Student suspect vandalizes smoke stack in protest of proposed campus tobacco ban

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A passerby looks up at the K-State power plant smokestack, which those protesting the proposed campus smoking ban painted to look like a giant cigarette, as it churns out smoke on March 31, 2016. (Parker Robb | The Collegian)

The smoke stack on campus was vandalized Thursday in protest of the recent campuswide tobacco ban proposal. The perpetrator of this crime graffitied the smoke stack to look like a cigarette.

Upon an extensive search of the crime scene, officers from the K-State Police Department recovered an orange sticky note attached to the very top of the smoke stack.

“Looks like you’re the butt of this joke,” the note read.

Using handwriting analysis, investigators were able to identify a single suspect, a 5-foot 1-inch student in animal sciences and industry, who, according to officials, is currently “at large and on the lam.”

Reggie Maslow, self-proclaimed professor of philosophy and amateur horticulturist, was found by police when they arrived at the crime scene, meditating at the base of the smoke stack. Maslow said he was questioned by investigators but “knows not of the vandalism of which they speak.”

“It’s art, man,” Maslow said. “It’s an expression of true love.”

Andrew Moeller, detective with the campus police, said authorities have “literally no idea” how the suspect managed to graffiti the entire smoke stack.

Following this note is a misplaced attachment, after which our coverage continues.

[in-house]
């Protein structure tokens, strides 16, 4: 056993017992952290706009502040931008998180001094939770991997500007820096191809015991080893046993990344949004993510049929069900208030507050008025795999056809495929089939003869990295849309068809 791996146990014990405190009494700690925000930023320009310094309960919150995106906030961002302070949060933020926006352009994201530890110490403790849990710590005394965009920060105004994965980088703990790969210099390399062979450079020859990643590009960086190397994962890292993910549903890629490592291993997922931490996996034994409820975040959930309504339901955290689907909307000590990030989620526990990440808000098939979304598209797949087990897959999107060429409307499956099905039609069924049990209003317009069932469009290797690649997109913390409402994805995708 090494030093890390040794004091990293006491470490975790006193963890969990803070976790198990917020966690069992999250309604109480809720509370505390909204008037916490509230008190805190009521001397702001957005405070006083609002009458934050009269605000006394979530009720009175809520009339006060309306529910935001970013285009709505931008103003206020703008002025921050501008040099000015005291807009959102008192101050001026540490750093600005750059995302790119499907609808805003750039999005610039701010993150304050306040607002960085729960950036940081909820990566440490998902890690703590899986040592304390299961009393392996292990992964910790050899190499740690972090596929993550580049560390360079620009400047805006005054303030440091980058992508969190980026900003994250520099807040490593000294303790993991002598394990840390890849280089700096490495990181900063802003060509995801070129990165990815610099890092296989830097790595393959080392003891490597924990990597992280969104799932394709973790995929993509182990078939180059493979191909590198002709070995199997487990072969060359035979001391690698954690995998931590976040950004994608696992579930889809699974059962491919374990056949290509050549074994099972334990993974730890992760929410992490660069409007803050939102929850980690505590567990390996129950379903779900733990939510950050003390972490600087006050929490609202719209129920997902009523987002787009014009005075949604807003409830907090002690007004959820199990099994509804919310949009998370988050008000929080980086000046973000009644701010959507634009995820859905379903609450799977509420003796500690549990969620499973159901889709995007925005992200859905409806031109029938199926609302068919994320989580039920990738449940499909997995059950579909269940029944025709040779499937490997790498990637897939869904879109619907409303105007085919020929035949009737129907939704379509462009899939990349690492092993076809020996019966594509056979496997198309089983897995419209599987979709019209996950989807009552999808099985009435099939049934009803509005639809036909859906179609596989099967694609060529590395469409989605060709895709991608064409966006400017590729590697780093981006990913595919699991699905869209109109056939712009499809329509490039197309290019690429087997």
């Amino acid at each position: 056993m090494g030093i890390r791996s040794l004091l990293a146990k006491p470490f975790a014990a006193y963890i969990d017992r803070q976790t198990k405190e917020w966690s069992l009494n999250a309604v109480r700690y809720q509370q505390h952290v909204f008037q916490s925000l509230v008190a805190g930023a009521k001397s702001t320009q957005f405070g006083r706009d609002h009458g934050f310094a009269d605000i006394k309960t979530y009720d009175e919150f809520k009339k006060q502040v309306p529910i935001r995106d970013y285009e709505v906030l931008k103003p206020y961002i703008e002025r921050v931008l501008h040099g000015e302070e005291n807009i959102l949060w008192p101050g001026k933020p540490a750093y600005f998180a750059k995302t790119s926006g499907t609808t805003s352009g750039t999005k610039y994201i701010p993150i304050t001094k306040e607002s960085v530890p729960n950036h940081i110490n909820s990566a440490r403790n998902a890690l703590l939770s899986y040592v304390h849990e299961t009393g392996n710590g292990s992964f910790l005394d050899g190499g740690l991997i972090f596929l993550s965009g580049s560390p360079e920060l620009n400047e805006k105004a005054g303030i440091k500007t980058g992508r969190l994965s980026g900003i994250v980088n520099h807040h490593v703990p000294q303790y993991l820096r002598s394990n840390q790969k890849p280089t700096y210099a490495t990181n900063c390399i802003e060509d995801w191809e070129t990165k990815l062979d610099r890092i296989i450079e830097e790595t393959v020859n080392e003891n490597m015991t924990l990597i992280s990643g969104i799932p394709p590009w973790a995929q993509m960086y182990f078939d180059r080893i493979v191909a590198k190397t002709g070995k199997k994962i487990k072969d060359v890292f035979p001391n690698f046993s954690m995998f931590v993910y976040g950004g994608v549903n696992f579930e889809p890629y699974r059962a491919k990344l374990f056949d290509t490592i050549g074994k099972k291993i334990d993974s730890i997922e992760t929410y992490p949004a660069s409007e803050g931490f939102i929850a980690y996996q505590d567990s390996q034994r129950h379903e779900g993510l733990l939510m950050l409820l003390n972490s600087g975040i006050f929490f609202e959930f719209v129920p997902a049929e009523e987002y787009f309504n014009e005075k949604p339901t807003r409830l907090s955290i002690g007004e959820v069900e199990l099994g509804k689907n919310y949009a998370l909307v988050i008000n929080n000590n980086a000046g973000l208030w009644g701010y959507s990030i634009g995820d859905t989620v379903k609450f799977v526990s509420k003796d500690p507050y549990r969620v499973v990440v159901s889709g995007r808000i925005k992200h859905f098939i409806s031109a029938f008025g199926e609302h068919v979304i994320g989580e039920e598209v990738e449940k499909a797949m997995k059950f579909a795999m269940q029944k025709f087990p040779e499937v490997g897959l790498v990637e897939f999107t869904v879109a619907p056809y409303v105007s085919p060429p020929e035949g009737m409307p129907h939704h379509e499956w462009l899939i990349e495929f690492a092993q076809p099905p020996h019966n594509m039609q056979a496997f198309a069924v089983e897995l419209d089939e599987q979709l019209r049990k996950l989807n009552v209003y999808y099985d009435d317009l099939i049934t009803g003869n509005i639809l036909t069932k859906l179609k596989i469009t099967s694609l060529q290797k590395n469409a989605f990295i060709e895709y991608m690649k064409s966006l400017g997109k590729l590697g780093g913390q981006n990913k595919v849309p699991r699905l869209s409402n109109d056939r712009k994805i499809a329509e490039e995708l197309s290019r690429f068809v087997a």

“This is a crime against the university,” Moeller said. “It’s a crime against the K-State family. It’s a crime against Bill Snyder. But it’s art, man.”

Members of the Student Governing Association were also questioned by authorities to help identify the suspect’s motives, according to campus police.

The SGA voted in February to recommend the campuswide tobacco ban to K-State President Kirk Schulz.

Andy Hurtig, senior in accounting and student body president, said if the ban were to take effect, fines would not be used for enforcement. As a tobacco-free campus, it’s more of an issue of respect.

“Obviously, understanding that there will be people who don’t comply, the best way that we can respond to that is simply tapping them on the shoulder and asking, ‘Hey, we’re a tobacco-free campus, can you please not do that? Thank you,’” Hurtig said. “Most of the time, hopefully they’ll comply.”

In an email to the Collegian, the police’s sole suspect in this crime, who wished to remain anonymous for obvious reasons, admitted to graffitiing the smoke stack.

“I didn’t kill the ban in the courtyard with a lead pipe,” the suspect said in the email. “I killed the ban on the smoke stack with a can of spray paint.”

Disclaimer: This article is an April Fools’ joke and is not meant to be taken seriously.

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Danielle Cook
Hey there! I'm Danielle Cook. I'm currently a freshman in journalism and mass communications. I live for telling true stories, so I hope to be doing it for the rest of my life. Luckily, I also live for late nights and early mornings – as long as there's coffee and I'm in good company.